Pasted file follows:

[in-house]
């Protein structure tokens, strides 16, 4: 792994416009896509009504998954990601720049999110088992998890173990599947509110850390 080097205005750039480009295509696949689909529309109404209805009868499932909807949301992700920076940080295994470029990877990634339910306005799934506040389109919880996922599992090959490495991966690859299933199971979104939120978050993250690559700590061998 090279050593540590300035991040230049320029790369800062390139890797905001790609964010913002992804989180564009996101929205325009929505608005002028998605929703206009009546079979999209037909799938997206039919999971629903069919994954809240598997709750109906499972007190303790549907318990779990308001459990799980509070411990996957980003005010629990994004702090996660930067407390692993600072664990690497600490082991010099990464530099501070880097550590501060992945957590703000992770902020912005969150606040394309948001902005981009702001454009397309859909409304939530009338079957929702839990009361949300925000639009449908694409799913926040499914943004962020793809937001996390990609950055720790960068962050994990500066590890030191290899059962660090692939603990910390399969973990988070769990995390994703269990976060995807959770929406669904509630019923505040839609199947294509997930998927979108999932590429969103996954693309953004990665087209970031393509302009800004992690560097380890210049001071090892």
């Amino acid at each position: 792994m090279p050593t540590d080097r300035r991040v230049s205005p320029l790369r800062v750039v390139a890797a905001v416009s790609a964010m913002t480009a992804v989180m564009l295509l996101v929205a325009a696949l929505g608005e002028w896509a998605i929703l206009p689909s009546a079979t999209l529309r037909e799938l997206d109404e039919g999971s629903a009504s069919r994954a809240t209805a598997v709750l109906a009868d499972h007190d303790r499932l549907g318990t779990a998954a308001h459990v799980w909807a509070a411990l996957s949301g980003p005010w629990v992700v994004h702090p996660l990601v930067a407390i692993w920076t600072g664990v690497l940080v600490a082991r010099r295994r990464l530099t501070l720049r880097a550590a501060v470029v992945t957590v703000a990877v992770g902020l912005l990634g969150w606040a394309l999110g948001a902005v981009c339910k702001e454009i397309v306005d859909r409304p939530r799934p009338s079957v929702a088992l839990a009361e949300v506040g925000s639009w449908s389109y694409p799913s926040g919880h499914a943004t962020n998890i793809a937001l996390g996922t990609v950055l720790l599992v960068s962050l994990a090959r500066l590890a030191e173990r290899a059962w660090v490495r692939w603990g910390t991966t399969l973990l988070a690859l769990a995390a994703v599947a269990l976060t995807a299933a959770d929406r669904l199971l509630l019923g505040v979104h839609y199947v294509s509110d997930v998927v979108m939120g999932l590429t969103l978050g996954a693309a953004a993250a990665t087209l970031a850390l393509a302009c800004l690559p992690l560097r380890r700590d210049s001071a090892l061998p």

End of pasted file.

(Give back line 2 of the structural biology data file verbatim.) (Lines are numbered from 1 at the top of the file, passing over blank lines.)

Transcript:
């Protein structure tokens, strides 16, 4: 792994416009896509009504998954990601720049999110088992998890173990599947509110850390 080097205005750039480009295509696949689909529309109404209805009868499932909807949301992700920076940080295994470029990877990634339910306005799934506040389109919880996922599992090959490495991966690859299933199971979104939120978050993250690559700590061998 090279050593540590300035991040230049320029790369800062390139890797905001790609964010913002992804989180564009996101929205325009929505608005002028998605929703206009009546079979999209037909799938997206039919999971629903069919994954809240598997709750109906499972007190303790549907318990779990308001459990799980509070411990996957980003005010629990994004702090996660930067407390692993600072664990690497600490082991010099990464530099501070880097550590501060992945957590703000992770902020912005969150606040394309948001902005981009702001454009397309859909409304939530009338079957929702839990009361949300925000639009449908694409799913926040499914943004962020793809937001996390990609950055720790960068962050994990500066590890030191290899059962660090692939603990910390399969973990988070769990995390994703269990976060995807959770929406669904509630019923505040839609199947294509997930998927979108999932590429969103996954693309953004990665087209970031393509302009800004992690560097380890210049001071090892």